The market finally hit some speed bumps in April following some sharp gains in January, February and March. And with those gains, the setback could have proven to be the catalyst for a major setback in May. That’s especially true given that the June live cattle contract has been trading at a strong discount to the fed market. But all that wasn’t to be with the market being very durable during May.
As noted last month, “This market has proven persistently stubborn. While April didn’t provide any surprise to the upside, most significant was the market’s resilience – especially later in the month.
Fed prices are bound to work seasonally lower in the coming weeks and months as we head into summer. But if April is any indication of the broader undertone, it’s not going to happen without a fight.”
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Seemingly, there’s a strong tug-of-war occurring around fed cattle trade (at least for the time being). The fed market managed to hold trade together at mostly $144-$146 throughout the month of May (Figure 1). The four-week average is now $146, just $2-$3 back of the same measure at the end of April.
As noted earlier, basis has been especially strong in 2014 ($8-$10 through most of May versus just $4-$5 last year). That’s served as a strong inducement for cattle feeders to market cattle as aggressively as possible. Strong basis ultimately gets resolved by either the cash market softening or futures markets strengthening (or some combination of both).
Clearly, sellers wish against the first solution and hope for the second. CME trade of late has made some of that come true. The June contract has gained some on the fed market represented by the strong surge back to $139 on May 19 (that served as a $5 jump compared to just a month earlier). It’s since slipped back to $137-$138 but the overall strength is certainly positive for the market.
All that sets up some important discussion around the June-through-August time frame. My May column explained that fed trade, based on typical seasonal patterns, should break to the mid-$130s with some give or take depending on boxed-beef prices. However, given the relative strength of May’s trade and the current level of both the June and August contracts, summer lows may score a few dollars better than that. Of course, how that plays out depends on several critical factors.
• First, there’s the issue of early-2014 placements beginning to weigh on show lists. Slaughter rate has been somewhat slow during the month of May averaging only 588,000 head/week vs. 630,000+ head in 2013 (a 7% decline). All the while, cattle feeders placed an additional 382,000 head of cattle on feed during December through March and thus need to maintain a marketing rate 22,500 head/week faster than last year’s pace. Some of this year’s deficit comes from a slowdown in cow slaughter but the point remains, there’s work ahead.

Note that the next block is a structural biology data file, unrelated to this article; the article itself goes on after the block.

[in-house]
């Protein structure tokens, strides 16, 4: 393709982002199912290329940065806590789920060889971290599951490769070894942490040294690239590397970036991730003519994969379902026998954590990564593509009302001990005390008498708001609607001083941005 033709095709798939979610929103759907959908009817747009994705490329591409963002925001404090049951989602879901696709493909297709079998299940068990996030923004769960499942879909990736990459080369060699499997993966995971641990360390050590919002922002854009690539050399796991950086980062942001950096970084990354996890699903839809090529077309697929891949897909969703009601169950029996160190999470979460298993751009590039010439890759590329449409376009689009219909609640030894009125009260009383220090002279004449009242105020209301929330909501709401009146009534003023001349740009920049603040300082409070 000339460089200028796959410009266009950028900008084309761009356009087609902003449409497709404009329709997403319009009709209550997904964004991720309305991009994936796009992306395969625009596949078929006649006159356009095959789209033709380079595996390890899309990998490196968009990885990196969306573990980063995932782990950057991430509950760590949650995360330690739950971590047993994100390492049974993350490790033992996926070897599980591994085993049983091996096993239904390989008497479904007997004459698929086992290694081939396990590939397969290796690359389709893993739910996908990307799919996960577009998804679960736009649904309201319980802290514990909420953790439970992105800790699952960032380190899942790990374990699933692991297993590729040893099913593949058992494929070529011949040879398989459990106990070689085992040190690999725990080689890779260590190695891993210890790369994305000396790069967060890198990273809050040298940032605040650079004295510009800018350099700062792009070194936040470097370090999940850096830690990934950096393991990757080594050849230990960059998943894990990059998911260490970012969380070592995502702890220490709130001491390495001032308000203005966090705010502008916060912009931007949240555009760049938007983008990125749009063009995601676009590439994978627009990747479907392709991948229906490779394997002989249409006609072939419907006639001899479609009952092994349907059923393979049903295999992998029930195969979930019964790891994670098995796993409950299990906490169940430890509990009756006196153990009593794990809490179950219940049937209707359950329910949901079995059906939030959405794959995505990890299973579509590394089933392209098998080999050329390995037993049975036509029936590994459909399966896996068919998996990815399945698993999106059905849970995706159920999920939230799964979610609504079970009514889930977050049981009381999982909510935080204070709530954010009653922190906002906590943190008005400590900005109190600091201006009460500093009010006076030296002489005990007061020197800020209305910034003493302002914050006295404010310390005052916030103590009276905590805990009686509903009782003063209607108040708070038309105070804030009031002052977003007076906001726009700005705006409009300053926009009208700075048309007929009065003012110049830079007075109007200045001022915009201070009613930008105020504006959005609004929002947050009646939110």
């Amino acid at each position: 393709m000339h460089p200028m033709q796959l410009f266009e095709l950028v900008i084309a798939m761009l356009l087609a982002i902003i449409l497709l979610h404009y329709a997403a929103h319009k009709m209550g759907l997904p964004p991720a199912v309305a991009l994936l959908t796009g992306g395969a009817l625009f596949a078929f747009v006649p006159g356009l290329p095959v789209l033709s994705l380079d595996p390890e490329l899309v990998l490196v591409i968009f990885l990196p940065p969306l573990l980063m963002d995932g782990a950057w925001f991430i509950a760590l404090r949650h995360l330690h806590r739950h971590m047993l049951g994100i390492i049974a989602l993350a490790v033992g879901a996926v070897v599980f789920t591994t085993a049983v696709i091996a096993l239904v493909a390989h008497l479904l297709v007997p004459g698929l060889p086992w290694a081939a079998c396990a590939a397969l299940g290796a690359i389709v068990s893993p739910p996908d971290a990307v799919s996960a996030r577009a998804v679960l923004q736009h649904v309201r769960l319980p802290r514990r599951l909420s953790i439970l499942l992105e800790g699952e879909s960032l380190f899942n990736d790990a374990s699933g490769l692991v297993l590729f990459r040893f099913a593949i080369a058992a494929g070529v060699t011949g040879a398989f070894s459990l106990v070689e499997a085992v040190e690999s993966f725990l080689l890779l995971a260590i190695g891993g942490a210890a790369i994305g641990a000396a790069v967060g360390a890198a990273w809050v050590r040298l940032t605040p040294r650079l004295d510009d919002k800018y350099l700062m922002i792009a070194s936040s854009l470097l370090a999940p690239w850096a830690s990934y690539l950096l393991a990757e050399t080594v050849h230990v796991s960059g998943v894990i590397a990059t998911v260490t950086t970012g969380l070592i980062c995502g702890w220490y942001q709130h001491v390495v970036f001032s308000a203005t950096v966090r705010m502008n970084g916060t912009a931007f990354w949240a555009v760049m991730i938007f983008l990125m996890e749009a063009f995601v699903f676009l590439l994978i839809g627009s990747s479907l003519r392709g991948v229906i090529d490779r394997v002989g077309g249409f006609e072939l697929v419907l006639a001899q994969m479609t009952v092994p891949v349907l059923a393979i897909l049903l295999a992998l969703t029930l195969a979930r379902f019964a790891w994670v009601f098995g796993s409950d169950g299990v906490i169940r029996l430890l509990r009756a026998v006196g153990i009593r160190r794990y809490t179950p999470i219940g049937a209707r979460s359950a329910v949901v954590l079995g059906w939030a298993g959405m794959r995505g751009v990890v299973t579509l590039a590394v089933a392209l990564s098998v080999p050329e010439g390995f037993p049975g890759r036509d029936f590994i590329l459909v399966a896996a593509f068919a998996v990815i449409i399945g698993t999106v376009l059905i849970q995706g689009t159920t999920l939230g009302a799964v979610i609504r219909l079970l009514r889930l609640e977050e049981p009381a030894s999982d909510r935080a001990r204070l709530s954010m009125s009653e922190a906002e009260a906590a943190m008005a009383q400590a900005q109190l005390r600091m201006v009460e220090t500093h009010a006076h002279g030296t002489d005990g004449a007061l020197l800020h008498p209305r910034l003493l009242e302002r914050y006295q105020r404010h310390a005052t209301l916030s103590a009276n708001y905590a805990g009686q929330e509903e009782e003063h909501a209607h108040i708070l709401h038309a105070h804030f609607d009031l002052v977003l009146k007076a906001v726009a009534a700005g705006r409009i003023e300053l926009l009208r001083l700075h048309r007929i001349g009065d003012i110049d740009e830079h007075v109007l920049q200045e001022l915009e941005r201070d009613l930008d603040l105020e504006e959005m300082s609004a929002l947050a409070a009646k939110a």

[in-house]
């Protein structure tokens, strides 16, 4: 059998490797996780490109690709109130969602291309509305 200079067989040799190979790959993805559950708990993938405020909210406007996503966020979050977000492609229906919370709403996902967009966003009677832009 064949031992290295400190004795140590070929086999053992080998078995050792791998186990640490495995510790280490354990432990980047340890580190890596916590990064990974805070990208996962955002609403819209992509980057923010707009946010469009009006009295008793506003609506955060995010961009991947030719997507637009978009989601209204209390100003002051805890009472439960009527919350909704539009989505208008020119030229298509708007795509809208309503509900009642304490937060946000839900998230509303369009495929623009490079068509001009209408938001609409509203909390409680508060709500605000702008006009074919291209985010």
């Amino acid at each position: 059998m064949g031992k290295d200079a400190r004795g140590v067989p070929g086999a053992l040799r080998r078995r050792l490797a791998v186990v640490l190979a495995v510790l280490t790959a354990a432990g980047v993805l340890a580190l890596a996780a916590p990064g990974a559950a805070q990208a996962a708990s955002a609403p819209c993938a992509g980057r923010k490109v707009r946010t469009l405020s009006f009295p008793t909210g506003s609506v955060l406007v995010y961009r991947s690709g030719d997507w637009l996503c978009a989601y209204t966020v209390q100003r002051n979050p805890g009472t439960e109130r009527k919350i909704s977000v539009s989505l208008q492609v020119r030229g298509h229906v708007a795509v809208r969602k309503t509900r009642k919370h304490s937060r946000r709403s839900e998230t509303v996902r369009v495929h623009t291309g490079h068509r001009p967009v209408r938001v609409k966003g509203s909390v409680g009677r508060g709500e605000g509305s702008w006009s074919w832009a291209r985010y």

• Second, the importance of slaughter pace brings back around the issue of overall demand (price and volume) and its influence on packer margins. It will be critical to monitor both wholesale prices (Figure 2) AND boxed beef volume (Figure 3) as an indicator of general demand in the coming months. That will have an ensuing impact on packer margins and their desire to manage kill schedules. Any major slowdowns will further confound that front-end supply.
All that said, beef’s pricing power has been nothing short of remarkable in recent years. But this summer could prove to be a critical test when it comes to retail beef prices as it relates to sales. Any indication of weakening consumer sentiment may cause some pushback, thereby pressuring wholesale prices and the packer’s appetite for cattle. Given the front-end of available cattle, the complex needs to keep beef moving at strong prices for cattle feeders to maintain the current leverage amidst weekly negotiations.
Nevertheless, cattle feeders are signaling optimism about the general state of the market going forward. That assumption is based on May’s record-setting feeder cattle market. The CME contracts gained $10-$11 during May and established a new all-time daily high as the month closed out. Both the October and November contacts seemingly poised to test the $200 mark (the equivalent of $1500/head for a 750-lb. steer).
Despite some seasonal softness, the market has glided along confidently and comfortably during the past month. That’s a favorable sign. However, as always, that doesn’t imply smooth sailing through the summer – to the contrary, there’s some tough digging ahead. And it’s always important to note, that at these levels (and considering the hazards discussed above), risk management is essential!
Those strategies look different for every operation. Nonetheless, the capital at risk at these levels simply can’t be ignored. And every month, it’s important to close with the reminder that producers are encouraged to remain fully informed, stay disciplined and be determinedly objective to ensure successful decision making going forward.
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